Editor's note: Protests against systemic racism have riveted the United States and caused many Americans to reflect on the legacy of slavery. At Voice of America, black journalists are sharing personal stories and their views on the national conversation.
The worldwide protests sparked by the death of George Floyd in police custody in Minneapolis as well as the killings of other young African Americans brought back vivid memories of my agonizing encounters with racism.
In the 1990s, I was assigned to report on a local festival in Lafayette, Louisiana. At the time I was a radio reporter for VOA Creole, broadcasting to Haiti. Creole is one of the native languages of Haiti. The other is French.
Among the people my colleague Carol Pearson and I met backstage was a woman who owned a prominent radio station in town. She introduced herself after noticing that reporters from Voice of America were covering the event. She offered the use of her studios to produce and edit our radio stories. It was a generous offer, delivered to Carol (who is white).
I was ignored.
The radio station owner (who was also white) turned her back to me as she addressed Carol. I was stunned. Was she really being rude or was I imagining things?
My family immigrated to the U.S. in the 1960s from Haiti, the first black independent republic in the world. Haitian slaves revolted and defeated the French troops of Napoleon Bonaparte to win their independence in 1804.
My father, Jacques Lemaire, was a famous journalist. He moved us to the United States because he was sickened by the ruthless targeting of the press by Francois “Papa Doc” Duvalier. His friends had been shot dead in their newsrooms for reporting on stories that the dictator considered a threat to his power. My father told me being forced to read a communique on air about his colleagues, which described them as traitors — when he had barely digested the fact that they had been gunned down mercilessly — had been too much to bear; he had to get out.
We left a country where we were in the majority to make a life in one where we were in the minority. My parents’ motto was always: Put your best foot forward, work hard, follow the rules and reach for the stars. You can do whatever you set your mind to.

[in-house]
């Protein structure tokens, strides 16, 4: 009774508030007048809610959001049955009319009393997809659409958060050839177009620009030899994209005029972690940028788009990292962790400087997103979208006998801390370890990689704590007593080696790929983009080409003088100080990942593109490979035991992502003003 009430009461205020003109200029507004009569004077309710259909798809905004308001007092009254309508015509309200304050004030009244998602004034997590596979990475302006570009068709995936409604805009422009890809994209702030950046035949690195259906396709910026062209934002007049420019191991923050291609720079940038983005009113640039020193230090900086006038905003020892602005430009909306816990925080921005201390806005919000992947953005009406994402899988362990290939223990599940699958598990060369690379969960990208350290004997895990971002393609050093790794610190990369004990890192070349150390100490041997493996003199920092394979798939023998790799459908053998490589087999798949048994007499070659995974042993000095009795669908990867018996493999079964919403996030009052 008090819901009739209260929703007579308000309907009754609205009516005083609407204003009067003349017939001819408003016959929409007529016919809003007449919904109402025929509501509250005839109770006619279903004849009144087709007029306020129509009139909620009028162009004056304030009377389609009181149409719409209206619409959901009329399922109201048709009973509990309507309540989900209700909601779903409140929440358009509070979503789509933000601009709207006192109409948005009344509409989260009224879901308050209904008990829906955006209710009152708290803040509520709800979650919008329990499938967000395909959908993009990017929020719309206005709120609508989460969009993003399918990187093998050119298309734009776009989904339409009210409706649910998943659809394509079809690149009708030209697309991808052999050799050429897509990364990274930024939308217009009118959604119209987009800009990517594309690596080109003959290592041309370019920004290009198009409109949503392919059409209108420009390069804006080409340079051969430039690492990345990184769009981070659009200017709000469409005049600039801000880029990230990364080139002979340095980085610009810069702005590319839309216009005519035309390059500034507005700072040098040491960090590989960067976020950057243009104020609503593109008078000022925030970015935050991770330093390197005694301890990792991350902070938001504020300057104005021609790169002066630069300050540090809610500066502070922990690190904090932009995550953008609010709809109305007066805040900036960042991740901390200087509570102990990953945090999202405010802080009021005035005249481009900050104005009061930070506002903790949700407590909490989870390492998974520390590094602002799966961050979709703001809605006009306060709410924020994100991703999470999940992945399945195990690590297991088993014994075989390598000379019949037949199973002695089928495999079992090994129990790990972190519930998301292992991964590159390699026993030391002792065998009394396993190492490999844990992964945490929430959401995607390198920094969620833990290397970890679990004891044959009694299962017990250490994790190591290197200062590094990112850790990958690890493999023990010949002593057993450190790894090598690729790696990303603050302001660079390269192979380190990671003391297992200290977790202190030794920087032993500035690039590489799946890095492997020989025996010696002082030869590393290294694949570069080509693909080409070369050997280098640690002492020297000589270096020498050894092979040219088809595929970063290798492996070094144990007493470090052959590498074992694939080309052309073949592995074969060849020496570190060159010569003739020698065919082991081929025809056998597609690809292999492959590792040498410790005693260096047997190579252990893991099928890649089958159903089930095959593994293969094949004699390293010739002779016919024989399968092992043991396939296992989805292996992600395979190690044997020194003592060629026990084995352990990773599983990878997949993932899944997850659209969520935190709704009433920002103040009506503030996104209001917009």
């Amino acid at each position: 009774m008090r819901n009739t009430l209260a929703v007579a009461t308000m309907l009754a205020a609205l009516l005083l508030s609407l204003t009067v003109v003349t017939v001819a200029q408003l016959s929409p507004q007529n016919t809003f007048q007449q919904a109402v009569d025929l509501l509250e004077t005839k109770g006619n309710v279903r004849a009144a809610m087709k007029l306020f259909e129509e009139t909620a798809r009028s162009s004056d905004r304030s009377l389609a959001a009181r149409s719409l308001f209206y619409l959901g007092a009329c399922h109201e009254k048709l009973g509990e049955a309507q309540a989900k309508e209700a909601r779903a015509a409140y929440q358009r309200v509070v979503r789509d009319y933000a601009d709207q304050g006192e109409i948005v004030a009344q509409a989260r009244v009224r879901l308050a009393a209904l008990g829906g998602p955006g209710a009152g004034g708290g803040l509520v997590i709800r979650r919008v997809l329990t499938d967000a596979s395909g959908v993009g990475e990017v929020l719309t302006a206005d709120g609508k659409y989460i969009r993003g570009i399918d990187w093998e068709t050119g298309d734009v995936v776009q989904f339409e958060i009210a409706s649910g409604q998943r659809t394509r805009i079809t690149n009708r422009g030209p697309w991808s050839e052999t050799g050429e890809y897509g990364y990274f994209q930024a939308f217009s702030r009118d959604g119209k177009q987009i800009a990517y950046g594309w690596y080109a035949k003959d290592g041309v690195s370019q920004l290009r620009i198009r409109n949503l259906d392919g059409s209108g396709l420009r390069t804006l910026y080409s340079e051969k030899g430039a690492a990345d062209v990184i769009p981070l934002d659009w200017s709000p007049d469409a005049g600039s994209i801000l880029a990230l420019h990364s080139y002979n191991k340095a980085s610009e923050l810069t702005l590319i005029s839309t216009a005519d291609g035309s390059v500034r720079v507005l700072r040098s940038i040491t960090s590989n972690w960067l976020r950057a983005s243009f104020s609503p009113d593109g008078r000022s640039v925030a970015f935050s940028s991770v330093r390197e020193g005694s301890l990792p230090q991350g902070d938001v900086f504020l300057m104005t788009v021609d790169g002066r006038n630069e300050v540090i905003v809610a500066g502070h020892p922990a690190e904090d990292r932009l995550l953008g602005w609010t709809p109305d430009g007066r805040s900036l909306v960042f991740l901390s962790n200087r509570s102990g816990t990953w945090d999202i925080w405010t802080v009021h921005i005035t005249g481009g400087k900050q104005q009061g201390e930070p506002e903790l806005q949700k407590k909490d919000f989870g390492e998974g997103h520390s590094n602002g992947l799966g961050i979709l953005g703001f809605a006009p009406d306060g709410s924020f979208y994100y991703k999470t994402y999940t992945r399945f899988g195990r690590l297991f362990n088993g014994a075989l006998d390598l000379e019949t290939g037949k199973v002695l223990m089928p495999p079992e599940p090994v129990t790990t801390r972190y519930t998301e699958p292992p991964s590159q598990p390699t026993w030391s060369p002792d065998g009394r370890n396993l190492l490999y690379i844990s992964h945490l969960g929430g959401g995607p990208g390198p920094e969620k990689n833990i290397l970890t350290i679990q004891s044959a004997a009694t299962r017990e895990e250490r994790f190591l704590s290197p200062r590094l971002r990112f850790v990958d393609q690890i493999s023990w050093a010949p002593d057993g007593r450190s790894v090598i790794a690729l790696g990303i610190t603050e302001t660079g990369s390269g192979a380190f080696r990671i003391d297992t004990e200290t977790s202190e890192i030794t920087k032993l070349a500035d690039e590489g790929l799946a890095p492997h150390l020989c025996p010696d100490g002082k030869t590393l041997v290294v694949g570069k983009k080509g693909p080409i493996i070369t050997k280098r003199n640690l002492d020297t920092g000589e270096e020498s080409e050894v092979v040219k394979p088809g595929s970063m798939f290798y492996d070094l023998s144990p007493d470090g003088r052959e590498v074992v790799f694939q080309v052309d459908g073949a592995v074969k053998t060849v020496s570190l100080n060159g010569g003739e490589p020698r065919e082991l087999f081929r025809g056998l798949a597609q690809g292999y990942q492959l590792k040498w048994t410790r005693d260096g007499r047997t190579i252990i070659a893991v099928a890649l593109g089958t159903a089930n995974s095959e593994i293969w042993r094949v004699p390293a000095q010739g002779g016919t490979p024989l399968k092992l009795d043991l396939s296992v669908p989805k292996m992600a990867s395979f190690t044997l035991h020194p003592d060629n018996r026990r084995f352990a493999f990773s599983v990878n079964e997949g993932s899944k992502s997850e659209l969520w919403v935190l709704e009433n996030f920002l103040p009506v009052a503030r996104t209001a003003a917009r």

I grew up hearing stories about the dangers of journalism under the Duvalier regime. At a very young age I realized that press freedom was something to be cherished. Reporting was a noble profession. My father was passionate about it. He had integrity. He was a great storyteller. So it’s no surprise I chose this profession for myself.
I love reporting. The event in Lafayette, a two-hour drive from New Orleans, is one of the types of events I was sometimes sent to report on. Their Creole Festival was right up my alley. There were opportunities to do interviews with the locals in Creole, because the Cajuns speak a language that is similar enough to Haitian Creole for me and our audience to understand. There was also a big show featuring jazz great Ellis Marsalis and his son Wynton. He agreed to a backstage interview — I was thrilled.
I couldn’t wait to report back to my father, who was a huge jazz fan. It was after the Marsalis interview that Carol and I met the station owner.
Carol brought me into the conversation, telling the woman that I also was a reporter for the Voice of America. The woman ignored me just the same, and addressed only Carol.